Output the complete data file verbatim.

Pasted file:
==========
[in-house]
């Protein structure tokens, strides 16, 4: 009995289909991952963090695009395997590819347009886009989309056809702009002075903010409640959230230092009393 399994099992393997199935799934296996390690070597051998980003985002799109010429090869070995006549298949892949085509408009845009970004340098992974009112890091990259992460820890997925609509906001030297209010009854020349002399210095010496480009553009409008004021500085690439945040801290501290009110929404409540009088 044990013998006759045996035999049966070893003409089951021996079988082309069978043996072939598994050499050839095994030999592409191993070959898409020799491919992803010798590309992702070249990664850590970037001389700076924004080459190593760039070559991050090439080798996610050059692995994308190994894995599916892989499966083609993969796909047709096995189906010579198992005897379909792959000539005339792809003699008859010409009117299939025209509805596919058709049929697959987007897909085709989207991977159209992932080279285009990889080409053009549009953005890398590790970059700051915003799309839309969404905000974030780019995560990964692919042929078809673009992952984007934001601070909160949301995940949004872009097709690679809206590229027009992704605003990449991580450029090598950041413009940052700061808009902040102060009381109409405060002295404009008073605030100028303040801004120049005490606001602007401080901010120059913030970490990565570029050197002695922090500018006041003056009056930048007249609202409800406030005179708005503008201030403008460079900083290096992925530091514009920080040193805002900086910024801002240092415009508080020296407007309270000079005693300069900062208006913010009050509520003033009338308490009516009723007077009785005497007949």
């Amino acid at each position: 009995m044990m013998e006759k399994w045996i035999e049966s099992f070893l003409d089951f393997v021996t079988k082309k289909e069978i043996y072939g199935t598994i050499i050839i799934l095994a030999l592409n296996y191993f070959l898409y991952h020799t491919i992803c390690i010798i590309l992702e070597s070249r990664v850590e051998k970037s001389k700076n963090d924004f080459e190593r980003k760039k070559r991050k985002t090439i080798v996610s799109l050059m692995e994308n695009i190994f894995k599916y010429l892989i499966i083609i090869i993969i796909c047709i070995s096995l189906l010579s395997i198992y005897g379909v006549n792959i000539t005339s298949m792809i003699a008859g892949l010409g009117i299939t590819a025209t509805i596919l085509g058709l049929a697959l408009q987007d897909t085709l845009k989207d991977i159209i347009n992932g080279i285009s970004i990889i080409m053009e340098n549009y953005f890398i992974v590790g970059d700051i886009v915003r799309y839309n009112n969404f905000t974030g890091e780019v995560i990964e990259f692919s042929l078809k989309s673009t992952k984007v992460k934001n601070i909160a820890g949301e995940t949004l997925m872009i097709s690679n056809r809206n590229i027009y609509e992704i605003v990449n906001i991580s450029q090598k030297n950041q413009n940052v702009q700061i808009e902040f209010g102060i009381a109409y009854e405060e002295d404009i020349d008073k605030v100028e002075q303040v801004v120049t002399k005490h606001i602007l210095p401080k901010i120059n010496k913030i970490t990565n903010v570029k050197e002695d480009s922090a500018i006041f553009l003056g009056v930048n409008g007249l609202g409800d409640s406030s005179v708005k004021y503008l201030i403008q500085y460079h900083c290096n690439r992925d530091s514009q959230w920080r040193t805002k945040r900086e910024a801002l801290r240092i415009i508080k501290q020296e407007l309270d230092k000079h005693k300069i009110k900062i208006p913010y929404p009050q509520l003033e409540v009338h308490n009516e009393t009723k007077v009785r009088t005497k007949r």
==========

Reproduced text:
[in-house]
């Protein structure tokens, strides 16, 4: 009995289909991952963090695009395997590819347009886009989309056809702009002075903010409640959230230092009393 399994099992393997199935799934296996390690070597051998980003985002799109010429090869070995006549298949892949085509408009845009970004340098992974009112890091990259992460820890997925609509906001030297209010009854020349002399210095010496480009553009409008004021500085690439945040801290501290009110929404409540009088 044990013998006759045996035999049966070893003409089951021996079988082309069978043996072939598994050499050839095994030999592409191993070959898409020799491919992803010798590309992702070249990664850590970037001389700076924004080459190593760039070559991050090439080798996610050059692995994308190994894995599916892989499966083609993969796909047709096995189906010579198992005897379909792959000539005339792809003699008859010409009117299939025209509805596919058709049929697959987007897909085709989207991977159209992932080279285009990889080409053009549009953005890398590790970059700051915003799309839309969404905000974030780019995560990964692919042929078809673009992952984007934001601070909160949301995940949004872009097709690679809206590229027009992704605003990449991580450029090598950041413009940052700061808009902040102060009381109409405060002295404009008073605030100028303040801004120049005490606001602007401080901010120059913030970490990565570029050197002695922090500018006041003056009056930048007249609202409800406030005179708005503008201030403008460079900083290096992925530091514009920080040193805002900086910024801002240092415009508080020296407007309270000079005693300069900062208006913010009050509520003033009338308490009516009723007077009785005497007949």
């Amino acid at each position: 009995m044990m013998e006759k399994w045996i035999e049966s099992f070893l003409d089951f393997v021996t079988k082309k289909e069978i043996y072939g199935t598994i050499i050839i799934l095994a030999l592409n296996y191993f070959l898409y991952h020799t491919i992803c390690i010798i590309l992702e070597s070249r990664v850590e051998k970037s001389k700076n963090d924004f080459e190593r980003k760039k070559r991050k985002t090439i080798v996610s799109l050059m692995e994308n695009i190994f894995k599916y010429l892989i499966i083609i090869i993969i796909c047709i070995s096995l189906l010579s395997i198992y005897g379909v006549n792959i000539t005339s298949m792809i003699a008859g892949l010409g009117i299939t590819a025209t509805i596919l085509g058709l049929a697959l408009q987007d897909t085709l845009k989207d991977i159209i347009n992932g080279i285009s970004i990889i080409m053009e340098n549009y953005f890398i992974v590790g970059d700051i886009v915003r799309y839309n009112n969404f905000t974030g890091e780019v995560i990964e990259f692919s042929l078809k989309s673009t992952k984007v992460k934001n601070i909160a820890g949301e995940t949004l997925m872009i097709s690679n056809r809206n590229i027009y609509e992704i605003v990449n906001i991580s450029q090598k030297n950041q413009n940052v702009q700061i808009e902040f209010g102060i009381a109409y009854e405060e002295d404009i020349d008073k605030v100028e002075q303040v801004v120049t002399k005490h606001i602007l210095p401080k901010i120059n010496k913030i970490t990565n903010v570029k050197e002695d480009s922090a500018i006041f553009l003056g009056v930048n409008g007249l609202g409800d409640s406030s005179v708005k004021y503008l201030i403008q500085y460079h900083c290096n690439r992925d530091s514009q959230w920080r040193t805002k945040r900086e910024a801002l801290r240092i415009i508080k501290q020296e407007l309270d230092k000079h005693k300069i009110k900062i208006p913010y929404p009050q509520l003033e409540v009338h308490n009516e009393t009723k007077v009785r009088t005497k007949r």